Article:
In Toni Morrison’s novel Beloved, Sethe, Denver, and Paul D each attempt to cope with their horrific pasts amidst a world haunted by the horrors of slavery. Paradoxically, these memories of despair often accompany intense feelings of motherly love, desire, and hope. Throughout the novel, the color red symbolizes this dichotomy through representing both the past memories of violence, hatred, and death associated with slavery along with the feelings of love, desire, and hope for a better future. After horrific oppression and brutality at Sweet Home plantation and the prison at Alfred, Georgia, Paul D carries a “tobacco tin lodged in his chest” concealing his memories and emotions from his slave life (Morrison 133). Despite Paul D’s fervent attempts to escape his past and conceal the feelings that come with it, he experiences brief pulses of emotion which are represented through the color red.
However, Twain creates a larger hypocrisy by having Huckleberry bewilderingly befriend Jim as he undergoes an internal battle to betray Jim due to the color of his skin. In conclusion, Twain has created an extraordinary story which demonstrates the enormous amount of evil which the white man can create. His showing of white evil appeals to the creation of hypocrisy surrounding racism during this time. The characterization of Huckleberry Finn in relation to Jim is the main focus of the social criticism surrounding the novel. Their complicated relationship as an African American man and a white child led to Twains masterful storytelling of being able to somewhat overcome societies reigns.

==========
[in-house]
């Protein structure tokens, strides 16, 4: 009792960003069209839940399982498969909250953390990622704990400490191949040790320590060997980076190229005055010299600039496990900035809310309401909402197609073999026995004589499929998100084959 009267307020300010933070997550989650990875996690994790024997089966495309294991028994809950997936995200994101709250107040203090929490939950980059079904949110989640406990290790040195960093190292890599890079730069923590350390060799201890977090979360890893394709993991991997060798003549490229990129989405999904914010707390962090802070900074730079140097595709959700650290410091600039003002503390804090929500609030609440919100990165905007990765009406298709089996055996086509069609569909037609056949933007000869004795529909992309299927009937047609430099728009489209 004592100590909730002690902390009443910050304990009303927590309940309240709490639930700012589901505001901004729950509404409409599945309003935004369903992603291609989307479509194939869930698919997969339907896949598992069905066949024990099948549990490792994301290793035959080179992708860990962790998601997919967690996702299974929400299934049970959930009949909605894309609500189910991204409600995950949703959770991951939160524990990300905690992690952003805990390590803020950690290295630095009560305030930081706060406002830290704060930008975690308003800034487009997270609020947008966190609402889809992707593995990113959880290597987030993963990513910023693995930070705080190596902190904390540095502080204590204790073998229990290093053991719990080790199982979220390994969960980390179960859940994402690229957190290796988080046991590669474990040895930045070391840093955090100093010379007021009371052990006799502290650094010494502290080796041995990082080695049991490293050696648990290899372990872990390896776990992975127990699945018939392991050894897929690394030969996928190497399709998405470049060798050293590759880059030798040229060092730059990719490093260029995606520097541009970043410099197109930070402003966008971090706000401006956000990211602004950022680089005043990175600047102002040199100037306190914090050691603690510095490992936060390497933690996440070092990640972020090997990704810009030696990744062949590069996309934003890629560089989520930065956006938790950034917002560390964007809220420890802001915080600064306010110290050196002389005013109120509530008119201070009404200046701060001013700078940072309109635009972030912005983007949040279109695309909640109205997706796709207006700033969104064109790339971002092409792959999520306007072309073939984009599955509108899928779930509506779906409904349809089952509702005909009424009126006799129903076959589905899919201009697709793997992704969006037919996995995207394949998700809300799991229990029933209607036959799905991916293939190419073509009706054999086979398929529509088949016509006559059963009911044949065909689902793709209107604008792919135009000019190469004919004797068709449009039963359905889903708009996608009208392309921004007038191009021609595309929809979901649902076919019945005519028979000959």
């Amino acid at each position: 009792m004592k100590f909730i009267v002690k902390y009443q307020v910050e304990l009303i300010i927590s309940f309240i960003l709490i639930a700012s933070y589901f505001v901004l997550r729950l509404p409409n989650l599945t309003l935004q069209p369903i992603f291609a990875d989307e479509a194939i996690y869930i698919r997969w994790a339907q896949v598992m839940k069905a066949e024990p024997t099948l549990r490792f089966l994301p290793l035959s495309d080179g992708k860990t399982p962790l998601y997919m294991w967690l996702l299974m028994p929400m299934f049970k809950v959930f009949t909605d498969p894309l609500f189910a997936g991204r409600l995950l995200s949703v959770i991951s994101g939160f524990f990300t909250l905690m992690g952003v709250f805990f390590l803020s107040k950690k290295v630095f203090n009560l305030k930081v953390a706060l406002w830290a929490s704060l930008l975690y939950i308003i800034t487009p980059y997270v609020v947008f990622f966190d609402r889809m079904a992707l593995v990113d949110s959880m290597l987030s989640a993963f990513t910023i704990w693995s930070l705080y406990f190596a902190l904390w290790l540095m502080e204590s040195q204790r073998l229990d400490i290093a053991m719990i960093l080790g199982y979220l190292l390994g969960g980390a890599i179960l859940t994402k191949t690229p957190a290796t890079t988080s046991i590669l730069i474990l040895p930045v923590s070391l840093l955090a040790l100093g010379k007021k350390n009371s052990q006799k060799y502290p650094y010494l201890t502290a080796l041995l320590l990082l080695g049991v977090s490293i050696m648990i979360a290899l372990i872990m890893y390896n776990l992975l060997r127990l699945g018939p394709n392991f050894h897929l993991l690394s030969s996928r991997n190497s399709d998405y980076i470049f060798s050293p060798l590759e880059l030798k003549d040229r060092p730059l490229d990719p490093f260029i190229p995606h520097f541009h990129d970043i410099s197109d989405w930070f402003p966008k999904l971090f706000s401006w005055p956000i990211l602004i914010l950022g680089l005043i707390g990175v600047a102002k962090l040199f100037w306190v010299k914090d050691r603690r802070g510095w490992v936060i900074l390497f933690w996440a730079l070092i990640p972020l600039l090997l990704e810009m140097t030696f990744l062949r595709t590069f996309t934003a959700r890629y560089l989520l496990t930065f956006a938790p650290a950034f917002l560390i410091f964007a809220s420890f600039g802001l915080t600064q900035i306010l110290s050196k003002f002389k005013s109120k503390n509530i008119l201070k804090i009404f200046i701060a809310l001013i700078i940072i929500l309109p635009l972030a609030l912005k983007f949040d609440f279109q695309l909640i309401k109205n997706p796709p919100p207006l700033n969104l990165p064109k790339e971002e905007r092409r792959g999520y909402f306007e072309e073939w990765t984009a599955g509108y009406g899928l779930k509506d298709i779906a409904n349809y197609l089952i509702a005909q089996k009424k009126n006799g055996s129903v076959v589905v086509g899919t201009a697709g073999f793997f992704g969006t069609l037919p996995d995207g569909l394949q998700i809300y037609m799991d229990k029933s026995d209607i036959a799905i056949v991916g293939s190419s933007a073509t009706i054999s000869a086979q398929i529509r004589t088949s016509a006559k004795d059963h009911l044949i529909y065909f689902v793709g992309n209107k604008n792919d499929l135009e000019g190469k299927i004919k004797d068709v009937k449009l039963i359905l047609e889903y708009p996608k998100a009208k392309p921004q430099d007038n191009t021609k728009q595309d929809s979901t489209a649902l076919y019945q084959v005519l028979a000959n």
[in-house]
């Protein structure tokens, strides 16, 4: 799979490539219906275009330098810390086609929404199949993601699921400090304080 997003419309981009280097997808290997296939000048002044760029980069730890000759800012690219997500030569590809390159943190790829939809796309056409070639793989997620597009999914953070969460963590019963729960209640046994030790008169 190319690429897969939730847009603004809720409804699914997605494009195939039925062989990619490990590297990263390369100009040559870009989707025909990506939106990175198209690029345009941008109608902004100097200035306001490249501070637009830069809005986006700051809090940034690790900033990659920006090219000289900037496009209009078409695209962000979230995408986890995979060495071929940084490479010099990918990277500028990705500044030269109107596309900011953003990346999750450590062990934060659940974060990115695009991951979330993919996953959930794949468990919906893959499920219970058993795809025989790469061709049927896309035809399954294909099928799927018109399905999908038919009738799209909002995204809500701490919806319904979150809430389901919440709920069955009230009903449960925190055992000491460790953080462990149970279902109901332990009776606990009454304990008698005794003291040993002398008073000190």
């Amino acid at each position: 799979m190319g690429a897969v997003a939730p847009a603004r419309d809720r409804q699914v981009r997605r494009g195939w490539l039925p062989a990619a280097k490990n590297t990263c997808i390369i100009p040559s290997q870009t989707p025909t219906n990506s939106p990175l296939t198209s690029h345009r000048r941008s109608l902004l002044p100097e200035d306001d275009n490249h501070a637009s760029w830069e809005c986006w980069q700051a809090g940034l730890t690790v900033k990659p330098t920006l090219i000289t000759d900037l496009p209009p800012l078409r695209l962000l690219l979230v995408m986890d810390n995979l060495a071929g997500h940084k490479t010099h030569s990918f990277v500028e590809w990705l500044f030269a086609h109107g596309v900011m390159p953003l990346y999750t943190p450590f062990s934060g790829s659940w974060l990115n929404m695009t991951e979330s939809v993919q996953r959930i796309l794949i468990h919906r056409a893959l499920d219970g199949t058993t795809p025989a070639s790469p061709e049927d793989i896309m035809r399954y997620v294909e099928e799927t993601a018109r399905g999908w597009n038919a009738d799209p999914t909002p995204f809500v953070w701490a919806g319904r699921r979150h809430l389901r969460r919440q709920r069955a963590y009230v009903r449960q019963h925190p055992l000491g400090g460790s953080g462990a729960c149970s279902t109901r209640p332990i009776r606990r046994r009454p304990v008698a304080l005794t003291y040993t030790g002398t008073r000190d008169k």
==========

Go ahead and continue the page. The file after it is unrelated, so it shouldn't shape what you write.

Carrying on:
When March arrives, he observes Canning’s cruel treatment of his workers. Yet March soon discovers a more complex side to the man. Canning explains that his quite realistic fear of ruin causes him to force the blacks to work continuously. He recognizes that the neglected crops as well as the constant threat from rebels may cause the plantation to
Foreshadowing often appears at the beginning of a story, or a chapter, and helps the reader develop expectations about the coming events in a story. William’s stories include virtues of the the Old South, which take a look at tragic flaw of slavery, and this sparked many of his stories. The Old South was an adherence to the code of chivalry and a belief in natural superiority of the white aristocracy. Throughout his stories, Faulkner contrats notions of the Old South and its decaying values with the newer ideas of the New South. Beginning the story, Faulkner explains how a terrible smell starts to conjure up from Miss Emily Grierson’s house.